Hobson: Countrywide, Interest Rates and RBS

THE WEEK: Morningstar columnist Rodney Hobson warned readers in June of trouble at Countrywide and now it has come to pass

Rodney Hobson 3 August, 2018 | 1:49PM
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Bank of England raises interest rates

There’s little pleasure in saying I told you so when it was so obvious that disaster was looming but it has taken less than two months for shareholders in estate agent Countrywide (CWD) to learn that they are indeed facing a nasty fund raising, as I warned in June.

The shares achieved the remarkable feat of losing two thirds of their already depressed value in a matter of minutes when the deeply discounted placing and rights issue was announced at a measly 10p.

Those who are still in might as well take up their rights. At least the pain will be a much-needed lesson. But then again, if you are still in you have ignored my advice so far and will probably ignore it again. Sensible souls will stay well clear.

Rate Rise a Vote of Confidence

The big surprise in the Bank of England’s decision to raise interest rates is that the vote was 9-0 in favour of a quarter point. I felt that 6-3 was as far as it would go but despite the unanimity I am confident that there will be no further rises before the March deadline for leaving the European Union.

It was reasonable to argue that, with inflation relatively subdued, albeit above the 2% target, and wages showing no signs of taking of, there was no case to raise rates and in normal circumstances I would have agreed. However, we are still only a tiny way towards normality after the trauma of the 2008 financial crash and this sign of confidence is welcome.

It still gives people with credit card debts time to pay some off before the next rate rise and brings hope that savers will get a little more reward. Interest rate rises are usually bad for share prices but in this instance we should feel pleased that the Bank thinks the economy can stand it despite the continuing uncertainty over Brexit.

PPI Claims Set to Time Out

As an eternal optimist I have frequently thought that the misdeeds of banks were finally being put to rest, only to find that I had underestimated their capacity for scandalous behaviour. So take this with a pinch of salt, but I do believe that provisions for fines and compensation will broadly come to an end this year.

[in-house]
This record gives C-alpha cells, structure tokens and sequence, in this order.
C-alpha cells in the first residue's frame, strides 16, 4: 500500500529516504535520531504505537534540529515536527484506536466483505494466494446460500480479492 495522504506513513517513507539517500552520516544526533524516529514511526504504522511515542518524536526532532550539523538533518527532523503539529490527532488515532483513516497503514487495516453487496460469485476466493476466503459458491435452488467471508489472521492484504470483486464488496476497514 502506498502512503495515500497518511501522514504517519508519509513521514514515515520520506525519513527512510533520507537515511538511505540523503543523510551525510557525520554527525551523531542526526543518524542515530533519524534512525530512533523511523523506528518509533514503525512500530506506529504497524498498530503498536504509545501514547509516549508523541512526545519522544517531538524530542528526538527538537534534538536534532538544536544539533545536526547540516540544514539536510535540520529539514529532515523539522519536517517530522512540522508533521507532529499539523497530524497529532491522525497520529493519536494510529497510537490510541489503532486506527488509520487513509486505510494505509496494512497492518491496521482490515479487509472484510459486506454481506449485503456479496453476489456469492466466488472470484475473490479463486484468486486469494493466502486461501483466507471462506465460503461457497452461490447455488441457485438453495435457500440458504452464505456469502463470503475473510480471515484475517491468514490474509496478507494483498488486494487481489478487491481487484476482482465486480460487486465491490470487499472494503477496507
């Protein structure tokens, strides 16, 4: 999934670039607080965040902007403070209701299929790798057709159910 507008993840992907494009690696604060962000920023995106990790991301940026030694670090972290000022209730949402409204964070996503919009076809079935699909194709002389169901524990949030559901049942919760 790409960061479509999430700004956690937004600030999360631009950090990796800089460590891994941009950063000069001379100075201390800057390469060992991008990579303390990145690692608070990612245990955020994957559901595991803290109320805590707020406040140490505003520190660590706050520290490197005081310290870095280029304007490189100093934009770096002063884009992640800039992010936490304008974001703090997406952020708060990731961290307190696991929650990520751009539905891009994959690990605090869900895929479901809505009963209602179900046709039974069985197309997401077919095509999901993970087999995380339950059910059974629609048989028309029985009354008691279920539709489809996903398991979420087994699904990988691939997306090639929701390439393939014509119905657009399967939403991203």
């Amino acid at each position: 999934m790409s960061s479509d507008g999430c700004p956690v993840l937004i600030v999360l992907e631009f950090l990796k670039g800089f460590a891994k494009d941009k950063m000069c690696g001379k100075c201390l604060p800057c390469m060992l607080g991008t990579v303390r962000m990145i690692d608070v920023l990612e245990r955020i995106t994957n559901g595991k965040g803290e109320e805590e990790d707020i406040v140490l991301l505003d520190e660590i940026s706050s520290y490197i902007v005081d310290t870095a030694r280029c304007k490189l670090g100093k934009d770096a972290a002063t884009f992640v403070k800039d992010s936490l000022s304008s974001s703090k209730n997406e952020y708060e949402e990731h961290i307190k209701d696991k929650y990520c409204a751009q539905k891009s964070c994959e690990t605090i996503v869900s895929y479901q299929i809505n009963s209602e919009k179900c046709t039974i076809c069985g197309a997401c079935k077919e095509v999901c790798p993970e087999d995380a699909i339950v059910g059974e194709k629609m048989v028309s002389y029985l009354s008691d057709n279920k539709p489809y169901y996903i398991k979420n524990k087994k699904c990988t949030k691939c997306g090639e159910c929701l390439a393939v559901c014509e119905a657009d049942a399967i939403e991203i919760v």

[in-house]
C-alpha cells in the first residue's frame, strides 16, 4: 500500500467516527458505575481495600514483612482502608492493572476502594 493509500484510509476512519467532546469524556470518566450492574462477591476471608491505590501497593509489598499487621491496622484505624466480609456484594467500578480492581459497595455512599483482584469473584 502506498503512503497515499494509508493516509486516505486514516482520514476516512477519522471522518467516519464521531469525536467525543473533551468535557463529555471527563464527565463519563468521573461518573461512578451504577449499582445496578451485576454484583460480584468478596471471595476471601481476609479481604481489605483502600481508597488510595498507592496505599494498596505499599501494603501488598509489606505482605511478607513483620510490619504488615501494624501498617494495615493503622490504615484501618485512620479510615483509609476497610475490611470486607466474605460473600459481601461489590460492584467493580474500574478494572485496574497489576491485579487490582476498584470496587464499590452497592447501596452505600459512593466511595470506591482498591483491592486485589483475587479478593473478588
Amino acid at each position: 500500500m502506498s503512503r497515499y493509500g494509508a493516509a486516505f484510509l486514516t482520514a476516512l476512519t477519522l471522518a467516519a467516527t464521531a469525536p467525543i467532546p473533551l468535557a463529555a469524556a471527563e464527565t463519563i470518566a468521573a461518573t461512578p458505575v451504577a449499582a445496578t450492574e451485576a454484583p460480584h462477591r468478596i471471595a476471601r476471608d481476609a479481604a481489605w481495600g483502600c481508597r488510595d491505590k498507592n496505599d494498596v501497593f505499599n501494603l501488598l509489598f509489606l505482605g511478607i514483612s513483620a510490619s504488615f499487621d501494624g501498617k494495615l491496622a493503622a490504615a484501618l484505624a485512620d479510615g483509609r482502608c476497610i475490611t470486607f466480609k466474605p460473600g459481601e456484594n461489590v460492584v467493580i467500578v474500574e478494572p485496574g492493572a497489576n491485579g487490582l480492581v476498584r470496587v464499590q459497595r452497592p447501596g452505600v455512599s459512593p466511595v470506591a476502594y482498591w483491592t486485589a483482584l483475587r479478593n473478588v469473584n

The deadline for PPI claims is starting to loom and Lloyds (LLOY) and Barclays (BARC) have set smaller amounts aside despite the possibility of a last-minute rush. It is quite likely that no more provisions will be needed at either and I rate both a worthwhile investment.

As a Lloyds shareholder I am pleased that the interim dividend has been raised, although the board was so embarrassed at the tiny rise that it carefully hid the percentage increase, which was 0.7%.

However, Royal Bank of Scotland (RBS) continues to attract investors who are far more blindly optimistic than I am. Its shares rose 3% despite second quarter profits coming in lower than the first quarter and lower than the second quarter last year.

Perhaps these investors have been dazzled by the prospect of an interim dividend at last, although it is still on hold until the US regulators confirm that their hefty fine is the limit of their demands. RBS has got away with its outrageous treatment of small business in the UK, thus demonstrating that banks are not just too big to be allowed to fail, they are too big for UK regulators to discipline.

The proposed dividend is less than double that of Lloyds, yet its shares cost more than four times as much. And we still have the dumping of the Government’s majority stake to come.

Rodney Hobson is a long-term investor commenting on his own portfolio; his comments are for informational purposes only and should not be construed as investment advice, nor are they the opinions of Morningstar.


The information contained within is for educational and informational purposes ONLY. It is not intended nor should it be considered an invitation or inducement to buy or sell a security or securities noted within nor should it be viewed as a communication intended to persuade or incite you to buy or sell security or securities noted within. Any commentary provided is the opinion of the author and should not be considered a personalised recommendation. The information contained within should not be a person's sole basis for making an investment decision. Please contact your financial professional before making an investment decision.

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Securities Mentioned in Article

Security NamePriceChange (%)Morningstar
Barclays PLC182.86 GBX-0.42Rating
Lloyds Banking Group PLC50.98 GBX0.63Rating
NatWest Group PLC274.50 GBX0.73Rating

About Author

Rodney Hobson

Rodney Hobson  is a columnist for Morningstar.co.uk and author of several investing books, including The Dividend Investor and How to Build a Share Portfolio.

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